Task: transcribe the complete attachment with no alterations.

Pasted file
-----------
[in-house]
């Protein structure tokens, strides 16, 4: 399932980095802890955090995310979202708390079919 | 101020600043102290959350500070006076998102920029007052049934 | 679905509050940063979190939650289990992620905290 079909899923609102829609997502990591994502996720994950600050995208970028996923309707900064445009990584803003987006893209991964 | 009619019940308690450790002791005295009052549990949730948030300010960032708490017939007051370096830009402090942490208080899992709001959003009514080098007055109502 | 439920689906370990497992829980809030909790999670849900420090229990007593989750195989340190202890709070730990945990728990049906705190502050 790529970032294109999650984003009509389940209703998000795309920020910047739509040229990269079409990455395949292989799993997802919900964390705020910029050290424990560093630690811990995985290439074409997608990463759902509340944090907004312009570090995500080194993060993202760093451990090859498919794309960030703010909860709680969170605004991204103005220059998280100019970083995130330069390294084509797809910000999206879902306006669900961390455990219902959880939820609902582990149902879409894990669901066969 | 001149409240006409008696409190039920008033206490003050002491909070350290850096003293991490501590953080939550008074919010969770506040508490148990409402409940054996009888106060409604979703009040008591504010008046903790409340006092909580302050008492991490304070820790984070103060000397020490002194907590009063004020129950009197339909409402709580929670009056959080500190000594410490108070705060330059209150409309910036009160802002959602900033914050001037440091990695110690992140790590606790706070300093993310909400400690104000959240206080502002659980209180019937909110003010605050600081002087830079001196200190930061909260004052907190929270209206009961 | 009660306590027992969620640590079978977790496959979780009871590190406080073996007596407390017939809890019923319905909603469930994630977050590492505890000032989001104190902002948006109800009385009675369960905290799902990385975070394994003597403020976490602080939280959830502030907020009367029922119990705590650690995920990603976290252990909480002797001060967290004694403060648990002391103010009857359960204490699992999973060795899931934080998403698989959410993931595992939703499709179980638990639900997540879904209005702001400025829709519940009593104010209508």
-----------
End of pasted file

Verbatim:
[in-house]
């Protein structure tokens, strides 16, 4: 399932980095802890955090995310979202708390079919 | 101020600043102290959350500070006076998102920029007052049934 | 679905509050940063979190939650289990992620905290 079909899923609102829609997502990591994502996720994950600050995208970028996923309707900064445009990584803003987006893209991964 | 009619019940308690450790002791005295009052549990949730948030300010960032708490017939007051370096830009402090942490208080899992709001959003009514080098007055109502 | 439920689906370990497992829980809030909790999670849900420090229990007593989750195989340190202890709070730990945990728990049906705190502050 790529970032294109999650984003009509389940209703998000795309920020910047739509040229990269079409990455395949292989799993997802919900964390705020910029050290424990560093630690811990995985290439074409997608990463759902509340944090907004312009570090995500080194993060993202760093451990090859498919794309960030703010909860709680969170605004991204103005220059998280100019970083995130330069390294084509797809910000999206879902306006669900961390455990219902959880939820609902582990149902879409894990669901066969 | 001149409240006409008696409190039920008033206490003050002491909070350290850096003293991490501590953080939550008074919010969770506040508490148990409402409940054996009888106060409604979703009040008591504010008046903790409340006092909580302050008492991490304070820790984070103060000397020490002194907590009063004020129950009197339909409402709580929670009056959080500190000594410490108070705060330059209150409309910036009160802002959602900033914050001037440091990695110690992140790590606790706070300093993310909400400690104000959240206080502002659980209180019937909110003010605050600081002087830079001196200190930061909260004052907190929270209206009961 | 009660306590027992969620640590079978977790496959979780009871590190406080073996007596407390017939809890019923319905909603469930994630977050590492505890000032989001104190902002948006109800009385009675369960905290799902990385975070394994003597403020976490602080939280959830502030907020009367029922119990705590650690995920990603976290252990909480002797001060967290004694403060648990002391103010009857359960204490699992999973060795899931934080998403698989959410993931595992939703499709179980638990639900997540879904209005702001400025829709519940009593104010209508």